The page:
67. Providing sporting equipment and facilities to a school that includes sport in its curriculum is a purpose that advances education.Footnote 71
68. A purpose that advances education may be furthered through sport if the sporting activity itself is shown to be a reasonable way to further the purpose and it meets the content and process criteria. For example, an organization set up to teach children life skills, such as teamwork and co-operation, could use a sporting activity, such as baseball, as part of its program. The program must be structured and targeted, and instruction must be provided by a qualified individual.
69. A school program with an alternative structure (such as one set up to help young athletes complete their academic studies) may advance education if the focus is on academics. A focus on training students in order to develop them as athletes reflects a purpose of promoting sport rather than advancing education.Footnote 72 For more information, see Policy statement CPS-027, Sports and charitable registration.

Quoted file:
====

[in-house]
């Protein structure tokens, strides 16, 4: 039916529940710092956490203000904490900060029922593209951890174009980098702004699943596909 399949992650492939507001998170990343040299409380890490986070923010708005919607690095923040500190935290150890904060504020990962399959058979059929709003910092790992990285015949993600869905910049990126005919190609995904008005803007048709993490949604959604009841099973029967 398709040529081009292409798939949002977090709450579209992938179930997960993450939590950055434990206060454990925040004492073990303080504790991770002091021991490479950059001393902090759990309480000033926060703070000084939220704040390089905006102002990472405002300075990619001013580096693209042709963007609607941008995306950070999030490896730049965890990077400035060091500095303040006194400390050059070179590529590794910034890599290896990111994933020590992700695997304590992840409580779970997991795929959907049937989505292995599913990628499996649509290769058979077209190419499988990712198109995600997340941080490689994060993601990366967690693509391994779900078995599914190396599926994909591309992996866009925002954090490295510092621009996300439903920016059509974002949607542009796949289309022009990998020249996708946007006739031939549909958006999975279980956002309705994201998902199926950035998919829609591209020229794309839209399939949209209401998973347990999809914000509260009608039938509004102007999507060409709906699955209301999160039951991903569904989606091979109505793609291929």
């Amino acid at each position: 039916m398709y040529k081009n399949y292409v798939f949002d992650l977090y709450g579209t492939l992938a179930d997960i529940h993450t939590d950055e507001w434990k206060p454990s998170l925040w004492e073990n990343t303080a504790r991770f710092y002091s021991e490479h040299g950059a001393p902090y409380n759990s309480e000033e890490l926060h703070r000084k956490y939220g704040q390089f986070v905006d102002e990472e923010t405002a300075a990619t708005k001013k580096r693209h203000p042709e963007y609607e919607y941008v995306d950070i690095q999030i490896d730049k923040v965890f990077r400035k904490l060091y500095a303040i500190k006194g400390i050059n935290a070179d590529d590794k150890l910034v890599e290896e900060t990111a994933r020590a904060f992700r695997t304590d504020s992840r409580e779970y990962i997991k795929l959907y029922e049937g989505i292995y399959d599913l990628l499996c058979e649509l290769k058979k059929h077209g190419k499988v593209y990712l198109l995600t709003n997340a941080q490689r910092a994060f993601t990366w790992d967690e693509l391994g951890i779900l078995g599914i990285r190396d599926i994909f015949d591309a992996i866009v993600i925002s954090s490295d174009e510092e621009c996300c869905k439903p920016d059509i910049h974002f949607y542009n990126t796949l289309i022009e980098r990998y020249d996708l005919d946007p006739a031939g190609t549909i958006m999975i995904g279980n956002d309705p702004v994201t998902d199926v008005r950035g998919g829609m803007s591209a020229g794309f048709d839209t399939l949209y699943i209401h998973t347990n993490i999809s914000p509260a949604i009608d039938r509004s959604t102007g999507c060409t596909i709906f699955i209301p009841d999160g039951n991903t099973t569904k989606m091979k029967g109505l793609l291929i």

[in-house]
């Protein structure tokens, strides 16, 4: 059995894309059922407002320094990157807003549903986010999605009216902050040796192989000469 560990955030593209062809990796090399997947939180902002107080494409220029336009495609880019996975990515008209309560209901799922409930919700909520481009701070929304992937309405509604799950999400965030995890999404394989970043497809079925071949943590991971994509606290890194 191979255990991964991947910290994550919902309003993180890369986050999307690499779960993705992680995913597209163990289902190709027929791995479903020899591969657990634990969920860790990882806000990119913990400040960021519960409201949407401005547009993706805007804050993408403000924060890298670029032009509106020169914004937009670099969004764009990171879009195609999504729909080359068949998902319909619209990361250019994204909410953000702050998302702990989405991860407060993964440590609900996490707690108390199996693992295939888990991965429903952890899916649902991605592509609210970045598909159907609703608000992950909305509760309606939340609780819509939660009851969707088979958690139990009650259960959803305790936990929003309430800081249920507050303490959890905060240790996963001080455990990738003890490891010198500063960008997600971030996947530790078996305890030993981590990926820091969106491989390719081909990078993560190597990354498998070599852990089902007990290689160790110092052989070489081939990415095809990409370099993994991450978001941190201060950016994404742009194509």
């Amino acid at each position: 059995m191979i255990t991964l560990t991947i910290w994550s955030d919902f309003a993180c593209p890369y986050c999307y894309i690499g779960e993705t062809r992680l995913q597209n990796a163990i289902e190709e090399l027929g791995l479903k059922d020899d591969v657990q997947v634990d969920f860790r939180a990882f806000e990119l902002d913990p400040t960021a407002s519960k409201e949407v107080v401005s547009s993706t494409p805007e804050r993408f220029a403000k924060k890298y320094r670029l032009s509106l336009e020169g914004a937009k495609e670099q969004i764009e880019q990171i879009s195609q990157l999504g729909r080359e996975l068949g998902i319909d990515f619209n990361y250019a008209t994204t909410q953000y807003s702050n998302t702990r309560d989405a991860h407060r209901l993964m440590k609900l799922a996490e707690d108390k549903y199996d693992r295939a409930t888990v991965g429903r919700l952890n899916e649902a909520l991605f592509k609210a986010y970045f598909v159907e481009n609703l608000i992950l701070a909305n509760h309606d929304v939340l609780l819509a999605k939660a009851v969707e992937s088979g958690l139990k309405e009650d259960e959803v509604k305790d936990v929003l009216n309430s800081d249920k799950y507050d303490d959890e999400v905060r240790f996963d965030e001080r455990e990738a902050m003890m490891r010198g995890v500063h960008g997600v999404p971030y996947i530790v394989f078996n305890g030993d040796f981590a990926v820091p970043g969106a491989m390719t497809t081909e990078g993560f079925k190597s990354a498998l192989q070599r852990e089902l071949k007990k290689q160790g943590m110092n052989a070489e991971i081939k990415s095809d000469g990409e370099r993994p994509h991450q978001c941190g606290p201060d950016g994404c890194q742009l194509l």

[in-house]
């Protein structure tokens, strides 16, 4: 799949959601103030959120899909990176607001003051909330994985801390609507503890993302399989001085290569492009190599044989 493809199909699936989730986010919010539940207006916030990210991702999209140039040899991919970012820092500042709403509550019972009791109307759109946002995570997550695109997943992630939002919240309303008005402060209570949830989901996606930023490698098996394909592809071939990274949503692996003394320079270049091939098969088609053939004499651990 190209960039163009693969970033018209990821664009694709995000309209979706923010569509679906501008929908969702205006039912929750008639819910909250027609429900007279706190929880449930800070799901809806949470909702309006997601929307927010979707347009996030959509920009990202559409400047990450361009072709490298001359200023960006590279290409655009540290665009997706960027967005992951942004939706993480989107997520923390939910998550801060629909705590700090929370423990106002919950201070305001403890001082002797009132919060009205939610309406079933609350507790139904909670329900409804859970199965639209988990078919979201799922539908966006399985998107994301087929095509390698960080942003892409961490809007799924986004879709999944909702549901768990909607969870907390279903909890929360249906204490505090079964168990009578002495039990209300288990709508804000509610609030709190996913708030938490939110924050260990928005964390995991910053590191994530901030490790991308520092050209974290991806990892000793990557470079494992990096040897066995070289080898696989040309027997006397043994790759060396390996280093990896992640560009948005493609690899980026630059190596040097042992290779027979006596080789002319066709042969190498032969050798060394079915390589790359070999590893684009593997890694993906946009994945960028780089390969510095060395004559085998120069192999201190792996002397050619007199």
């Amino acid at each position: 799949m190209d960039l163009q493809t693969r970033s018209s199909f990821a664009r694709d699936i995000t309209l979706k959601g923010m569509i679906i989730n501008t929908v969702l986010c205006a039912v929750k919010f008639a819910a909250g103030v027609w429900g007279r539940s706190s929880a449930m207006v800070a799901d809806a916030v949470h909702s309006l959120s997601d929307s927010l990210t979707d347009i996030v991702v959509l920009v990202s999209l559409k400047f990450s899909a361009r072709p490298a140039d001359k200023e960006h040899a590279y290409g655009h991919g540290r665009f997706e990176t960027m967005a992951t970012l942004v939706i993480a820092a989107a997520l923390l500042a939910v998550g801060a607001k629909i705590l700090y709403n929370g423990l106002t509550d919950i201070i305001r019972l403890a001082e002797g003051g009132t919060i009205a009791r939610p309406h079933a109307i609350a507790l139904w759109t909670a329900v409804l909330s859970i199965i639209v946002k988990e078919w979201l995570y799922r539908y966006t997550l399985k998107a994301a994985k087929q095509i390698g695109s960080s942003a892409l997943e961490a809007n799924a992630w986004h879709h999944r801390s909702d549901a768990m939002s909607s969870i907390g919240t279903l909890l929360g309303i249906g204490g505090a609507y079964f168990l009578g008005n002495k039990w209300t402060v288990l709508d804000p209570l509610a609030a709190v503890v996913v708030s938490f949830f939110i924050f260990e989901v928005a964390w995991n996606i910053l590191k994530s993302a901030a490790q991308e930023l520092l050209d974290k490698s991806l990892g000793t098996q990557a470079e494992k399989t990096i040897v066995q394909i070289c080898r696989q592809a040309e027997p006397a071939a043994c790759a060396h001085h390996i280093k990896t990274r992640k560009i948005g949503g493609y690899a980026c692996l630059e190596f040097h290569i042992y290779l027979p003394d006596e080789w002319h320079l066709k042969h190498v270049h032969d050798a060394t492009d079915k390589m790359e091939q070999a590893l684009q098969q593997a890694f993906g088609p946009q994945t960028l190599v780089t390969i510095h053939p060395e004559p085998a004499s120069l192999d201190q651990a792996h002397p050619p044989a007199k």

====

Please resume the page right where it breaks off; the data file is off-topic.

Community groups and clubs
70. Instructing children in loyalty, good citizenship, and discipline in the context of youth groups such as Scouts or Guides,Footnote 73 and operating a club to provide chess tournaments to youth,Footnote 74 have been found to be purposes that advance education. Purposes such as operating an after-school club that provides homework help or that teaches arts and crafts or leadership skills to children could also advance education if it meets the content and process criteria.